Whitehouse and Watson found 91 percent of dental offices they surveyed instructed patients to close their mouth around the suction tips, raising the likelihood for suck-back.  They also discovered only 41 percent of clinics surveyed rinsed or disinfected the suction lines once a day.  In light of these findings, the study concluded that it is likely that some patients will aspirate debris and bacteria when their lips create a seal by closing around the ejector tip. R.L. Whitehouse, RDH and C.M. Watson, University of North Carolina, School of Dentistry

Link to PubMed Abstract
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5. Backflow in low-volume suction lines: THE IMPACT OF PRESSURE CHANGES.

Backflow from saliva ejector tubing into a dental patient's mouth may serve as a source of cross-contamination.  It could expose the mucosa or non-intact tissue of a patient to previously suctioned fluids such as saliva or blood components from another person  In three repetitions of 30 tests each backflow was observed 83 of 90 times when the tubing was positioned at the level of or above the simulated mouth and when oscillations were produced by operating other suction equipment.  Ginger L. Byrd Mann, RDH, BS, MS, Tamara L. Campbell, DMD, James J. Crawford, M.A., PhD, University North Carolina, School of Dentistry

Link to JADA Article
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6. Hepatitis C Infections May Come From Routine Dentistry.

Although intravenous drug use is the most common method of transmission, health workers say dental practices could be the source of infection for a "substantial number" of the 38 percent of sufferers for whom the source of infection is not known. In Scotland, 10,000 people are known to be infected with the disease, which can cause liver disease and cancer and is 100 times more infectious than HIV. But because sufferers can live for 20 years before showing any symptoms, experts believe that a further 25,000 Scots are unknowingly infected. Jeff Frew, the secretary of Capital C, an Edinburgh-based support group for sufferers, said many people do not know how they became infected and he believes there is a risk of infection from dentists' tools. His claims have been backed by Nigel Hughes, the chief executive of the British Liver Trust, who said the risk of infection from dental surgeries "could not be ignored."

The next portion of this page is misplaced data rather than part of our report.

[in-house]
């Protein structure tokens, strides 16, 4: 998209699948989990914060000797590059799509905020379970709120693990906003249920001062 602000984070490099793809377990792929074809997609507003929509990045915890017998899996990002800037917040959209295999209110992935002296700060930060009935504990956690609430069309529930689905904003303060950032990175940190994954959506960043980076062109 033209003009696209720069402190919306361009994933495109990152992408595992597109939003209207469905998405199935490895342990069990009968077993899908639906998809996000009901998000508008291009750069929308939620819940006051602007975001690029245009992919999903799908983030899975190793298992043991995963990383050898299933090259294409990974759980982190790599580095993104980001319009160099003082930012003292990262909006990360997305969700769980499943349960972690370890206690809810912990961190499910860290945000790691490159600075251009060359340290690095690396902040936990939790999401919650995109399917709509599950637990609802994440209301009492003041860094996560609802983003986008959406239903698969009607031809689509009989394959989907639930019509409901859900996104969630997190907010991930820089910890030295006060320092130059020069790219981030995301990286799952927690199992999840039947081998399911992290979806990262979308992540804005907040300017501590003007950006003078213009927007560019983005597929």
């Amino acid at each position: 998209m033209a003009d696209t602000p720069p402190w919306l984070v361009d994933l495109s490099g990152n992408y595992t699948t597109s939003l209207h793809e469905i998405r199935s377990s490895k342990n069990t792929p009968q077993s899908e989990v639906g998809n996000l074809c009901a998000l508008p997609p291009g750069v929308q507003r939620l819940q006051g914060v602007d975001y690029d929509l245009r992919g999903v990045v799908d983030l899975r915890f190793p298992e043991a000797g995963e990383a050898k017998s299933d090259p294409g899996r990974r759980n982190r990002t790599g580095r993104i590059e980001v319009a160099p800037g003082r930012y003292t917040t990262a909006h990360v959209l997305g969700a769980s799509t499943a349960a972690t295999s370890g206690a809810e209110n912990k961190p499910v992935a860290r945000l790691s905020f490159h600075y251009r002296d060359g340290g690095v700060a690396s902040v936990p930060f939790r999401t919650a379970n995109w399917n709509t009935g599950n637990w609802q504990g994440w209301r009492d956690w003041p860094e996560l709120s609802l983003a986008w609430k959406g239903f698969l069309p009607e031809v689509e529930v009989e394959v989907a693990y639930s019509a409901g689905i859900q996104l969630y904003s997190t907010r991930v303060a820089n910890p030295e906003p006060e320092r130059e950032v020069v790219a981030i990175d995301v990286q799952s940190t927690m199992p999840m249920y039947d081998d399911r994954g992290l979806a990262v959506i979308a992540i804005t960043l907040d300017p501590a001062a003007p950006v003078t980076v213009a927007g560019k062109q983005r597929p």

Mr. Frew said, "Many of our Hepatitis C clients do not fall into any of the risk categories for catching the infection.  Dental treatment is the only time when members of the public come into contact with blood and there's a huge throughput of patients receiving dental treatment every day."  Mr. Hughes said: "One problem lies with the mechanical dental handpiece which sucks fluid, including blood and other matter, from the mouth". After treatment, if the dentist adheres to guidelines, it is flushed through very rigorously and left to rest for some time. "It would be possible to catch Hepatitis C in this way if the equipment is not rigorously cleaned and sterilized.  There's always a distinct possibility, especially if the dental practice session is very busy."  Kate Foster,  "The Scotsman"

Link to the Kate Foster Article